Notice: Seventh Circuit Rule 53(b)(2) States Unpublished Orders Shall Not Be Cited or Used As Precedent Except to Support a Claim of Res Judicata, Collateral Estoppel or Law of the Case in Any Federal Court Within the Circuit.lynda Williams, Plaintiff-appellant, v. Allstate Insurance Co., Defendant-appellee, 111 F.3d 134 (7th Cir. 1997)Annotate this Case
Before POSNER, Chief Judge, and KANNE and DIANE P. WOOD, Circuit Judges.
Lynda Williams and her sister, while fighting at another sister's house, damaged a certain amount of personal property. After paying the homeowner according to the terms of an insurance policy it had issued, Allstate Insurance Company brought suit against Williams to recover the amount of its expenditure. Williams contended that her sister had inflated the amount of property damage, but the Wisconsin state court ruled against Williams and entered judgment for $2,458.38 in favor of Allstate. Williams' appeals were denied by both the Wisconsin Court of Appeals and the Wisconsin Supreme Court. Williams then filed suit against Allstate in federal district court, alleging that she was denied due process and equal protection by the Wisconsin state court's refusal to accept a police report she proffered to show that little property had been damaged during the fight and that Allstate acted unconstitutionally by failing to follow its rules regarding claims investigations. Williams appeals the district court's judgment in favor of Allstate.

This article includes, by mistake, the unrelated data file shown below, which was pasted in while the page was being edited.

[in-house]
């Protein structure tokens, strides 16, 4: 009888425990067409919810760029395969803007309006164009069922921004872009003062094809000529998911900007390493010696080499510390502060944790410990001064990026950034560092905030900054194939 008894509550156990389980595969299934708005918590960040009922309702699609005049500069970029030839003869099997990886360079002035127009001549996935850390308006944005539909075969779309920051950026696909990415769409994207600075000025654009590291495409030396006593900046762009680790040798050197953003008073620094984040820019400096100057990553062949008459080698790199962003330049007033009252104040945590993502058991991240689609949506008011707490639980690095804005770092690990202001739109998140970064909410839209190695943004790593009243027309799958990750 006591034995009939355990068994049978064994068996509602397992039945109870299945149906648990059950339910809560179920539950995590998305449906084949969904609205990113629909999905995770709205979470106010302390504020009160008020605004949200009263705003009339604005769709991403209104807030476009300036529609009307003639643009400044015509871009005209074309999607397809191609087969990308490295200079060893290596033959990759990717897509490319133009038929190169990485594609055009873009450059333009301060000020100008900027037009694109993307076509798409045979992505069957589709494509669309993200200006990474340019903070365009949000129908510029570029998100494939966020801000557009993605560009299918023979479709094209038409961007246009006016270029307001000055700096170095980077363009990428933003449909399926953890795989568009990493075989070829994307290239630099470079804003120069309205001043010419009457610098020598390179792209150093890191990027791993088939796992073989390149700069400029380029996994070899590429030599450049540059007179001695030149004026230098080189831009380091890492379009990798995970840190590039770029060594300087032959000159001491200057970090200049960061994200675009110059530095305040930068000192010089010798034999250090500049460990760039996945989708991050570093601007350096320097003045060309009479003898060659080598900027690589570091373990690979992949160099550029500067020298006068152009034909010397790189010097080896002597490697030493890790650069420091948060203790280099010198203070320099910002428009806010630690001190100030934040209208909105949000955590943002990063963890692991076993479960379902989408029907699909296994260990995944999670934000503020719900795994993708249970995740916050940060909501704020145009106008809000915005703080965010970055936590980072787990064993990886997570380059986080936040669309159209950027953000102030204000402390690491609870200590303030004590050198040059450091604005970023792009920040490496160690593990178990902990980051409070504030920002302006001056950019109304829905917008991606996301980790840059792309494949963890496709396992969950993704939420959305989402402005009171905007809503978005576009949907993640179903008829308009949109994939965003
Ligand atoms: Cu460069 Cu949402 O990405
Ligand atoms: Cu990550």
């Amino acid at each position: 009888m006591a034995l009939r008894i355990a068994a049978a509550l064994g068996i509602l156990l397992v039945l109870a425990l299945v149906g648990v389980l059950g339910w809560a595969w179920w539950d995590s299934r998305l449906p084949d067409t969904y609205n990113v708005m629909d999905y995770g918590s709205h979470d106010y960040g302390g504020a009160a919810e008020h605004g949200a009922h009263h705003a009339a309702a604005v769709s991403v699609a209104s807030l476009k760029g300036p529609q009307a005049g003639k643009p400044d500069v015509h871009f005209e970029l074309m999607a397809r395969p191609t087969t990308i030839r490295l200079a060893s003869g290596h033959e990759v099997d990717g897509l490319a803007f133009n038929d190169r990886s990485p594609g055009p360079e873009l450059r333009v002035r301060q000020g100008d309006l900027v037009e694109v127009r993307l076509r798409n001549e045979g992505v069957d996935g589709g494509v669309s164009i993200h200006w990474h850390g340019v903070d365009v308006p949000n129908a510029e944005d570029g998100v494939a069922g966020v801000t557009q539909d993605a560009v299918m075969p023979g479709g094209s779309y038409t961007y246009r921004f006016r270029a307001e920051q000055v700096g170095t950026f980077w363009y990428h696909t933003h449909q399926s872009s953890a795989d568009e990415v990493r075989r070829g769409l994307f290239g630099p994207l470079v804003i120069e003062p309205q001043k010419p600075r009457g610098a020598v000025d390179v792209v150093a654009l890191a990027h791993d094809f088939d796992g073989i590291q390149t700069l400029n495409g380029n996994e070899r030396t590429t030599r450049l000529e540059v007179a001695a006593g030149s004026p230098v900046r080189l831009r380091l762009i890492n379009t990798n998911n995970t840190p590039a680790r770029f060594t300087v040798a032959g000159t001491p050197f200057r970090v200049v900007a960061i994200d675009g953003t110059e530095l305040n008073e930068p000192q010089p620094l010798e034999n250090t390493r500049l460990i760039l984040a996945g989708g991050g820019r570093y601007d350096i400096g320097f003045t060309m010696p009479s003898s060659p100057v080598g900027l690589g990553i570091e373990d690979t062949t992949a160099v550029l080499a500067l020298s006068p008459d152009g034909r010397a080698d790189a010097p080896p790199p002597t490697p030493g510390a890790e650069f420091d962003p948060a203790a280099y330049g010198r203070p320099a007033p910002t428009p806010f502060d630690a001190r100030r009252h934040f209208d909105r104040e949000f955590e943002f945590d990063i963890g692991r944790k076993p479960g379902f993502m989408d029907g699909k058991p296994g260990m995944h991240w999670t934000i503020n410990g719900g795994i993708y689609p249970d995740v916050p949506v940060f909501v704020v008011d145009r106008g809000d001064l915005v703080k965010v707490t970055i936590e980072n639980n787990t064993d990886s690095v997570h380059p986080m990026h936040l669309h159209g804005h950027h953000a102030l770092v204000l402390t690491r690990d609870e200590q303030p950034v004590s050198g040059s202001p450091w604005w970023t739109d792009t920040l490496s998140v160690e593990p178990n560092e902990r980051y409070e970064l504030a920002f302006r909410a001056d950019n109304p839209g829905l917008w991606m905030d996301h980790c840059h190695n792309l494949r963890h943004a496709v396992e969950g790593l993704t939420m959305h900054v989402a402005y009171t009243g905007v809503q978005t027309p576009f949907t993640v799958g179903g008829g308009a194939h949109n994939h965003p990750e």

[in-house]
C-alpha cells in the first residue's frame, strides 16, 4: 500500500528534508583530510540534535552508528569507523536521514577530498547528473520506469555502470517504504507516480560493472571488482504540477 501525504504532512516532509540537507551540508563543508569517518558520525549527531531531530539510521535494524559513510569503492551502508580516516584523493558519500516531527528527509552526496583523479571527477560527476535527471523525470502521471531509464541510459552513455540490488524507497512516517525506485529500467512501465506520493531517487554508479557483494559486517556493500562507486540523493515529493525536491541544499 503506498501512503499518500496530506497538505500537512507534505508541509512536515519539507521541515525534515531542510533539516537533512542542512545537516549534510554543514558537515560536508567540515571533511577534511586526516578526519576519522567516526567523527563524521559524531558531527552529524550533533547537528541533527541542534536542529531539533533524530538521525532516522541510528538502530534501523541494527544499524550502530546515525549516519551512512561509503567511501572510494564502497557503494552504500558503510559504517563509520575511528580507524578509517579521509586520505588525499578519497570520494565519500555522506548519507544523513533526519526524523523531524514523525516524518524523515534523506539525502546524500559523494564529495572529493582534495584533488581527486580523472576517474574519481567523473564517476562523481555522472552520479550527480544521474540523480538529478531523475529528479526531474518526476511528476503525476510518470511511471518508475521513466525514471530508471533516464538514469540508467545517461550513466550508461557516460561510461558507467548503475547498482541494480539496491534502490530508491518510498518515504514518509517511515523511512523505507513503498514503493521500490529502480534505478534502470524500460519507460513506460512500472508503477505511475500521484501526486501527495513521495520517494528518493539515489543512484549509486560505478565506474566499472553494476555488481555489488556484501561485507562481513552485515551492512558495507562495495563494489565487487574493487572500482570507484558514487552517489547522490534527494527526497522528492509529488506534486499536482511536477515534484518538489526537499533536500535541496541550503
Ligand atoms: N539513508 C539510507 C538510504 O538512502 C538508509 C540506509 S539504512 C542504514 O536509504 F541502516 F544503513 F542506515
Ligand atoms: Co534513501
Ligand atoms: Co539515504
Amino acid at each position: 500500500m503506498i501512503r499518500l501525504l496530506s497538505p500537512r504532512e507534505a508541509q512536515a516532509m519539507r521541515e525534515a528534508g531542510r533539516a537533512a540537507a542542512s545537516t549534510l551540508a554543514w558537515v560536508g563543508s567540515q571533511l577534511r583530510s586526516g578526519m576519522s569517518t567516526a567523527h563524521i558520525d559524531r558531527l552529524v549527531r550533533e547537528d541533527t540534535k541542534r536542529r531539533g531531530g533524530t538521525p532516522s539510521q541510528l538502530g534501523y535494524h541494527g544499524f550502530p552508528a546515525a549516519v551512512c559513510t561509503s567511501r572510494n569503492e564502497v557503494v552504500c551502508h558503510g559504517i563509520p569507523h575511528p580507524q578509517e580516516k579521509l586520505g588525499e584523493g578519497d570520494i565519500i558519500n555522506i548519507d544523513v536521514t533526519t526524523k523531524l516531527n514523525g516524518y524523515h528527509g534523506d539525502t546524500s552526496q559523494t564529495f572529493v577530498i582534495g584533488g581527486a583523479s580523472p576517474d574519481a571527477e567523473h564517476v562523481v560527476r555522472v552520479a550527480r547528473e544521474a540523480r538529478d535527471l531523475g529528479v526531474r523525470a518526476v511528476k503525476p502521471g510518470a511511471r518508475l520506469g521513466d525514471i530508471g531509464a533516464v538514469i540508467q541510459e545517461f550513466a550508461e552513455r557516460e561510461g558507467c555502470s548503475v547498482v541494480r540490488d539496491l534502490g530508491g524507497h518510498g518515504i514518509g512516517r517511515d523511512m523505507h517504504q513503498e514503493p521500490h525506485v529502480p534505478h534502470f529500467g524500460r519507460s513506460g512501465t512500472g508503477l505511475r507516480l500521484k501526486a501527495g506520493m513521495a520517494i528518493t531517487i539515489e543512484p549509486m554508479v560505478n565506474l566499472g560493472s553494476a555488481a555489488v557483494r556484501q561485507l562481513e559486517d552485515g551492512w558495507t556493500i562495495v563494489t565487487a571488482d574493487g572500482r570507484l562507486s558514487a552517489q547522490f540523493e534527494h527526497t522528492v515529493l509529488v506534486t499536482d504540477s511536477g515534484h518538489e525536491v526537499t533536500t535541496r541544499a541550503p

Magistrate Judge Gorence, presiding by consent of the parties, correctly held that this suit is barred by the Rooker-Feldman doctrine. Rooker v. Fidelity Trust Co., 263 U.S. 413 (1923); District of Columbia Court of Appeals v. Feldman, 460 U.S. 462 (1983). "At its core, the doctrine is a recognition of the principle that the inferior federal courts generally do not have the power to exercise appellate review over state court decisions." Kamilewicz v. Bank of Boston Corp., 92 F.3d 506, 509 (7th Cir. 1996), petition for cert. filed, 65 U.S.L.W. 3531 (U.S. Jan. 24, 1997) (No. 96-1184). "As a result, litigants who feel a state proceeding has violated their constitutional rights must appeal that decision through their state courts and thence to the Supreme Court." Young v. Murphy, 90 F.3d 1225, 1230 (7th Cir. 1996). Indeed, it "is settled that 'a plaintiff may not seek a reversal of a state court judgment simply by casting his complaint in the form of a civil rights action,' " Ritter v. Ross, 992 F.2d 750, 754 (7th Cir. 1993) (citation omitted).
It is apparent from Williams's appellate brief that in fact her goal is to appeal her state court judgment to the lower federal courts. Not only do her arguments concentrate on why the state judgment is incorrect and unconstitutional, but she explicitly requests this court to reverse the judgment of the Wisconsin state courts. This the Rooker-Feldman doctrine forbids us to do.
After an examination of the briefs and the record, we have concluded that oral argument is unnecessary; accordingly, the appellant's request for oral argument is denied and the appeal is submitted on the briefs and the record. See Fed. R. App. P. 34(a); Cir.R. 34(f)